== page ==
Whether you’re a landlord or a tenant, it’s important to know which type of tenancy agreement you have in place – and why.
So is it an Assured Shorthold Tenancy, Assured Tenancy, Protected Tenancy, Secure Tenancy, Common Law Tenancy, Demoted Tenancy, Introductory Tenancy, Protected Shorthold Tenancy, Family Intervention Tenancy, Replacement Tenancy, Tied Accommodation Tenancy, Periodic Tenancy, Statutory Periodic Tenancy, Bare Licence, Excluded Licence or Contractual Licence?
Yes, really. There are 16 different types of tenancy and licence agreement, each with their own sets of requirements. For example, if you want to evict an Assured Shorthold Tenant, there are 17 grounds for doing so. But there are 20 grounds for evicting Secure Tenants. There are also different notices that have to be served – eight at last count. And if you get something wrong, you have to go back to the beginning and start again.
A licence is just a permission to occupy, and there are no rights to transfer the licence or sub-let it. The landlord simply has to withdraw permission from the occupier to stay there. However, for contractual licences a court order is necessary and excluded licences demand that ‘reasonable notice’ has to be given.
Most importantly, it doesn’t matter what the landlord calls the agreement.
The case of Street v. Mountford 1986, established the basic conditions for creating a tenancy at common law. The decision in this case stated that for a tenancy to exist three elements had to be in place:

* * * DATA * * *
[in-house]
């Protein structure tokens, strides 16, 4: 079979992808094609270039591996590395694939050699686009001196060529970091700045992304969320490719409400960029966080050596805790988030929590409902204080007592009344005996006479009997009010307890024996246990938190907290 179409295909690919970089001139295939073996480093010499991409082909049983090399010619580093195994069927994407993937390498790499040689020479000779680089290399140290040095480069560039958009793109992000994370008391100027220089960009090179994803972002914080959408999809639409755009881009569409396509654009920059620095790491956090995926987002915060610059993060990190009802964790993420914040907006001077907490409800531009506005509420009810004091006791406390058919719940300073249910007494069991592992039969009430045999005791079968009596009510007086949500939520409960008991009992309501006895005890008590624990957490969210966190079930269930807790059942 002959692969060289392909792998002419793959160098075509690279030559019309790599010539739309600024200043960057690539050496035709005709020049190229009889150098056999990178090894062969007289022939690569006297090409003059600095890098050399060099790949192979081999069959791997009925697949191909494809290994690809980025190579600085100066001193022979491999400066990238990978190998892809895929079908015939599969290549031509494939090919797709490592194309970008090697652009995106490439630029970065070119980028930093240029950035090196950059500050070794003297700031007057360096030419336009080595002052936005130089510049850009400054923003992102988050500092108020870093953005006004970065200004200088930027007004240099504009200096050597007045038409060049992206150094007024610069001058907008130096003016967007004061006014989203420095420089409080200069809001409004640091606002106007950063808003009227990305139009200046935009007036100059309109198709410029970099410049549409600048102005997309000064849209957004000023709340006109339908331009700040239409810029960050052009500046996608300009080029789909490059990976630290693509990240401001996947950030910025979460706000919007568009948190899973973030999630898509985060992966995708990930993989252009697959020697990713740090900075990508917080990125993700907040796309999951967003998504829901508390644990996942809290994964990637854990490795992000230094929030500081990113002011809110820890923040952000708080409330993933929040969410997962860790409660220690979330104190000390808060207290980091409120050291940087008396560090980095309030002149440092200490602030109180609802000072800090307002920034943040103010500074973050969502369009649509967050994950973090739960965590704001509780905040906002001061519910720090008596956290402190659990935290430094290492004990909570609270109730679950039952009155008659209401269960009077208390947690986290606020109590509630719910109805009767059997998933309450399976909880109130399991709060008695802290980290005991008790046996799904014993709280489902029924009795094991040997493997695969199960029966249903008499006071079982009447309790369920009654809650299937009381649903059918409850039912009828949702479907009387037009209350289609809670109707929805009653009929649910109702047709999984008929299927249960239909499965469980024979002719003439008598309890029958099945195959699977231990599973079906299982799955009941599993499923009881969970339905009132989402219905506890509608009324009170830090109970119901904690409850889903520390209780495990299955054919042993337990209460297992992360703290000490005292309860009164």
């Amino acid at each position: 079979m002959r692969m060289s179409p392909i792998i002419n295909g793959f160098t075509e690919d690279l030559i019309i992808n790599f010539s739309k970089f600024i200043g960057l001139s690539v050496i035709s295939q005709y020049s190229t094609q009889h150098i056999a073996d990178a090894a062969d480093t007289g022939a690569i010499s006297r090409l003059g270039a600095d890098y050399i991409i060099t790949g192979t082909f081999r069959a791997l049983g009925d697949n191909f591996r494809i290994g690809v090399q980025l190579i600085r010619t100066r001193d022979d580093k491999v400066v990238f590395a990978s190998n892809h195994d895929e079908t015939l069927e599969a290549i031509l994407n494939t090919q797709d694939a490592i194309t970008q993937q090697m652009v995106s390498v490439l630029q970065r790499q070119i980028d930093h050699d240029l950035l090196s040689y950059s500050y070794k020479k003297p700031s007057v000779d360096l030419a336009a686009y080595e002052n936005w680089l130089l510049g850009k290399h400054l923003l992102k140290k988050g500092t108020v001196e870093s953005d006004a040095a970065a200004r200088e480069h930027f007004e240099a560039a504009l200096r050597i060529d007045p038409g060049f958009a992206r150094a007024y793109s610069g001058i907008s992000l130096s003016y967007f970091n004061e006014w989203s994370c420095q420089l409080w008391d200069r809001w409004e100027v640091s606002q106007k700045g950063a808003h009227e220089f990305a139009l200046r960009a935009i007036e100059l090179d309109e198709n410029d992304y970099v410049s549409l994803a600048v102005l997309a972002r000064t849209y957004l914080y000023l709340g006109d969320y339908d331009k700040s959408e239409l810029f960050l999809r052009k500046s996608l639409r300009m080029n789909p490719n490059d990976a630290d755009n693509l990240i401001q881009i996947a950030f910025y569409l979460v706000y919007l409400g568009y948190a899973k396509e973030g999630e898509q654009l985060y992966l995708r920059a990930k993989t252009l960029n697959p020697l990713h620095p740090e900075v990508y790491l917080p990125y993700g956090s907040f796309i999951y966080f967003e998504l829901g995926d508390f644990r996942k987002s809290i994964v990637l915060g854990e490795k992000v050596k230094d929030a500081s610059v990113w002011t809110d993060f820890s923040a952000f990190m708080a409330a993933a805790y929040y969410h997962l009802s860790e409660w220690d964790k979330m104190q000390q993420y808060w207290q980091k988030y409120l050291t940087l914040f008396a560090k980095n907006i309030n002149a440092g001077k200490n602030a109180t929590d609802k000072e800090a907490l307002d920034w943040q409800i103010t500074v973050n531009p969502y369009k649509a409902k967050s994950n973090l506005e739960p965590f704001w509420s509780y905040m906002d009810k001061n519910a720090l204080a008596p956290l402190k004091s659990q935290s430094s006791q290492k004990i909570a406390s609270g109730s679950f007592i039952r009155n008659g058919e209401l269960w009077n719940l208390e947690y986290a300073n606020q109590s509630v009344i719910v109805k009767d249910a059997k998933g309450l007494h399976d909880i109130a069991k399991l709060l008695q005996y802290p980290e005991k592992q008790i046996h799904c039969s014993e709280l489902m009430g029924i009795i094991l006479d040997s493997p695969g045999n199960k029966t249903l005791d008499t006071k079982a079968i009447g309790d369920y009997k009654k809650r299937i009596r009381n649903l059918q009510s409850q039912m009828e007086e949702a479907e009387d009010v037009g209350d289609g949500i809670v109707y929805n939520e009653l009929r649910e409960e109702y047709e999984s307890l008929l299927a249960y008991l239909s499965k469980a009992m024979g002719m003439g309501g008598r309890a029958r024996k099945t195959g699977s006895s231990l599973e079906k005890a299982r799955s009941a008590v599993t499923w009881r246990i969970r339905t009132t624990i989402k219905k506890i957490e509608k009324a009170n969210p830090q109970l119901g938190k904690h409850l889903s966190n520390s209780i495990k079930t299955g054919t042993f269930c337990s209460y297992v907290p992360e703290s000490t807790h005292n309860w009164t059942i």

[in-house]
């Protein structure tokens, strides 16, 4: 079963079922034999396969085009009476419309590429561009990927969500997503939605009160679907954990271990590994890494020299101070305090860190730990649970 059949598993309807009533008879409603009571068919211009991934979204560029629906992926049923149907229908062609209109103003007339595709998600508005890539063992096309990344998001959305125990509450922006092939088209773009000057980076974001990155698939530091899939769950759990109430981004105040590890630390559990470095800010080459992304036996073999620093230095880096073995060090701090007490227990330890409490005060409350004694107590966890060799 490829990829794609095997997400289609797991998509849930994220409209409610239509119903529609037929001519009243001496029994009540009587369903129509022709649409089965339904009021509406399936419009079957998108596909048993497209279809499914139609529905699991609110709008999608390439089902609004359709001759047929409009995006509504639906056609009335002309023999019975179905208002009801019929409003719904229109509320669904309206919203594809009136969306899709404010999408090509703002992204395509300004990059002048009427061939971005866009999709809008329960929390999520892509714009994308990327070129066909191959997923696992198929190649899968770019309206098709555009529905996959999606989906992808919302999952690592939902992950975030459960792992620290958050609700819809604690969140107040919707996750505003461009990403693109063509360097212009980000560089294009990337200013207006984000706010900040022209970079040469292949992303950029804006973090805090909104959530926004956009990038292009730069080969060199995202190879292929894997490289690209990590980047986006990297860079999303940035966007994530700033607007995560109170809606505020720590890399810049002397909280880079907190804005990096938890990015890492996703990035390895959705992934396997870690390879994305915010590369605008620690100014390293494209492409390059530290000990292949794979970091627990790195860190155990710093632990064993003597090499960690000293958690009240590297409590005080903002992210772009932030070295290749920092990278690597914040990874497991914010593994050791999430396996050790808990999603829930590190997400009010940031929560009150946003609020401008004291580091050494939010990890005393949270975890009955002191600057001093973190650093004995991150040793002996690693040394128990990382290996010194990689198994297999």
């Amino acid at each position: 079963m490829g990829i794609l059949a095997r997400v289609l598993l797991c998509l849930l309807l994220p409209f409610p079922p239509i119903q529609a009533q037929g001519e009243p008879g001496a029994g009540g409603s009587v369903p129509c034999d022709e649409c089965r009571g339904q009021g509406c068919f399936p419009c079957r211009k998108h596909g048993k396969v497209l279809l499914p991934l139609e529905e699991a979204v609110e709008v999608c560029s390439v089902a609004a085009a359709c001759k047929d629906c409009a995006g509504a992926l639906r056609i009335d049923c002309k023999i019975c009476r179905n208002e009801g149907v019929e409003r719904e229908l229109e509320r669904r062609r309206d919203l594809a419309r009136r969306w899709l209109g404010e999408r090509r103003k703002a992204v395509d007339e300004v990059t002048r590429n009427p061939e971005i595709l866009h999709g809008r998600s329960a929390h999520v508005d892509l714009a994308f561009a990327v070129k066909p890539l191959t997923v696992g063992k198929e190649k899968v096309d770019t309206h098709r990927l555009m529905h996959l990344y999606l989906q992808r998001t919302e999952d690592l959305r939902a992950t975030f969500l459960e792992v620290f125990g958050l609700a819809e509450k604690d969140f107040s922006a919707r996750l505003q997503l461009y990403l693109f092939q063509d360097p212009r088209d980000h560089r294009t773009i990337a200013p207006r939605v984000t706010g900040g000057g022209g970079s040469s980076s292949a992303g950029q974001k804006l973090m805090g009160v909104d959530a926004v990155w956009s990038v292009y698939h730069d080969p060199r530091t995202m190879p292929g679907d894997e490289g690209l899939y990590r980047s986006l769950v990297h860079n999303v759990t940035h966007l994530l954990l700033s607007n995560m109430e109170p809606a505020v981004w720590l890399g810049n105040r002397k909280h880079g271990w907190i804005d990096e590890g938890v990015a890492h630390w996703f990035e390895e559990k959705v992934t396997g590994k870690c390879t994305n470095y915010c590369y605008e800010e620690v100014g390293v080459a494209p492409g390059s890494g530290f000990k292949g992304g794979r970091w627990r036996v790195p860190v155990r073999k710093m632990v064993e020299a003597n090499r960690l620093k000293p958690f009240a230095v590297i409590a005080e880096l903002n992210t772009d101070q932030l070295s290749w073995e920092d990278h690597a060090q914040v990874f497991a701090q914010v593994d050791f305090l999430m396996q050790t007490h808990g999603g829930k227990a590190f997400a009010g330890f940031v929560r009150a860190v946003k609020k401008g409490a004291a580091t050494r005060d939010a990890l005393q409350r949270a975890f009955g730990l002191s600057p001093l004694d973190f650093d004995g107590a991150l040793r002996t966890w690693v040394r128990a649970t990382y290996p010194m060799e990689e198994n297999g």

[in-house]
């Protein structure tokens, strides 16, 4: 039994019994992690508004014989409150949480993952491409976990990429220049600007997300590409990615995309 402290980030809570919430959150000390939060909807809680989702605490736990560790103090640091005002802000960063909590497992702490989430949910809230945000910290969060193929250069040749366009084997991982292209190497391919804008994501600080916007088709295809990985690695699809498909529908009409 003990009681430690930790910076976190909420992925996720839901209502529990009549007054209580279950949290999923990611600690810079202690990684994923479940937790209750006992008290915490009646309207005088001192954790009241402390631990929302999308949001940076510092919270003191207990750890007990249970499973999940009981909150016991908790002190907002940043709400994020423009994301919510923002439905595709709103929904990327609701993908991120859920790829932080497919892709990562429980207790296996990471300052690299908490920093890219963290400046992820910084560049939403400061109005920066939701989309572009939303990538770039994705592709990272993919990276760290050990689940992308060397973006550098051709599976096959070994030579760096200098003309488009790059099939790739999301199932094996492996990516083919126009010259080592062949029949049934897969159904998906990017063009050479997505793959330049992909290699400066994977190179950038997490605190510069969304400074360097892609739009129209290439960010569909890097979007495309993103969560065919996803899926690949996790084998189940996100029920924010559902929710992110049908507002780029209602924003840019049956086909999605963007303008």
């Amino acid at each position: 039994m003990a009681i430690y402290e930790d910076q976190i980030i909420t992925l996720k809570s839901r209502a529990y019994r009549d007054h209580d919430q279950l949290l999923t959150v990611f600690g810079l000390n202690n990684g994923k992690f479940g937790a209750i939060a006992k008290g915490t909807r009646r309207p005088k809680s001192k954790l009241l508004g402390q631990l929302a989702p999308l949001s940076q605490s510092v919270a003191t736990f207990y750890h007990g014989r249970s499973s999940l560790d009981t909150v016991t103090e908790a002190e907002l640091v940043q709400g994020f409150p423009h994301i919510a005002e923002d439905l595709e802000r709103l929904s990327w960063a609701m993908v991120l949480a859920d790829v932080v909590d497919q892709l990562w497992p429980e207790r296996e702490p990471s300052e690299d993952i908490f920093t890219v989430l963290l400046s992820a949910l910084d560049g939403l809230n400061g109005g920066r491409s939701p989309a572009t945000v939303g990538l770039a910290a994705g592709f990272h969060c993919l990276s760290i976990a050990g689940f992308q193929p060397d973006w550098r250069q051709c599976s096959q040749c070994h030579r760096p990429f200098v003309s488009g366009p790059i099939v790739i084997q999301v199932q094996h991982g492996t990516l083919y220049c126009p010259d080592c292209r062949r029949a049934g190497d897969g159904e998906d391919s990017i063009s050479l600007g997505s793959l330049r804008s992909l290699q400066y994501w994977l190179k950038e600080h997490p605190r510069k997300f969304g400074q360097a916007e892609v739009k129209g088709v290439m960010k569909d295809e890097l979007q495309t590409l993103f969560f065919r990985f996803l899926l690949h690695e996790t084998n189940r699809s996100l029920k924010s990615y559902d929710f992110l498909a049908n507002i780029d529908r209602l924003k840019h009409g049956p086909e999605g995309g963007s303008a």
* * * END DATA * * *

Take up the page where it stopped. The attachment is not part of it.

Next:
If these three factors exist, a tenancy exists – regardless of what either the landlord or the tenant decide to call it.
However, if a tenant moved in between January 15th 1989 and February 29th 1997, a previous type of tenancy, called a Section 20 notice, applies – this was a special type of notice that had to be served to create an AST, in the days before ASTs were the default tenancy. Tenants who moved in between January 15th 1989 and February 28th 1997, under a Section 20 notice, will have greater security of tenure than those with a more formal tenancy agreement.
Clearly, tenancies are a complex area and landlords are unlikely to have the specialist knowledge needed to negotiate their way through this potential minefield. Today, ASTs are the most common form of Tenancy Agreement but you should seek expert advice. There’s more information on the landlords resources area of our website, but please feel free to ask our lettings team for more detailed information.
View all posts by Marc von Grundherr